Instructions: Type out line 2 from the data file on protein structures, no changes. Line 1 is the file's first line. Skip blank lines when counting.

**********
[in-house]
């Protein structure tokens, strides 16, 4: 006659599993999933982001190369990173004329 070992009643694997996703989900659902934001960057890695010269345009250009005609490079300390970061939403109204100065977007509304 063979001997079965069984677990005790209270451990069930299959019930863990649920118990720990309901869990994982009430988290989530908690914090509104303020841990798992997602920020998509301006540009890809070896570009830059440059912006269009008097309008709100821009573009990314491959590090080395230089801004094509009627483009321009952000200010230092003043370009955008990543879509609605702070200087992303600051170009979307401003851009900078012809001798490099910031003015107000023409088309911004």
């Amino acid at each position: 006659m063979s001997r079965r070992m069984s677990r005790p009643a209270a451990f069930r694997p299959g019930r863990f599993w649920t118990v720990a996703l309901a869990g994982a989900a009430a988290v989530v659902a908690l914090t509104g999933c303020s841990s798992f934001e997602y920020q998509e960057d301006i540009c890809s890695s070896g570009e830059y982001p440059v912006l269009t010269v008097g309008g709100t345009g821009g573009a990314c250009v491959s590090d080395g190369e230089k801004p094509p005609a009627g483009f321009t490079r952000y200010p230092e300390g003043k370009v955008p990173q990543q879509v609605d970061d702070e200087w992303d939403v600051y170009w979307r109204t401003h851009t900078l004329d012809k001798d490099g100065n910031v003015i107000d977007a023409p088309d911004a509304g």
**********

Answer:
């Protein structure tokens, strides 16, 4: 006659599993999933982001190369990173004329 070992009643694997996703989900659902934001960057890695010269345009250009005609490079300390970061939403109204100065977007509304 063979001997079965069984677990005790209270451990069930299959019930863990649920118990720990309901869990994982009430988290989530908690914090509104303020841990798992997602920020998509301006540009890809070896570009830059440059912006269009008097309008709100821009573009990314491959590090080395230089801004094509009627483009321009952000200010230092003043370009955008990543879509609605702070200087992303600051170009979307401003851009900078012809001798490099910031003015107000023409088309911004």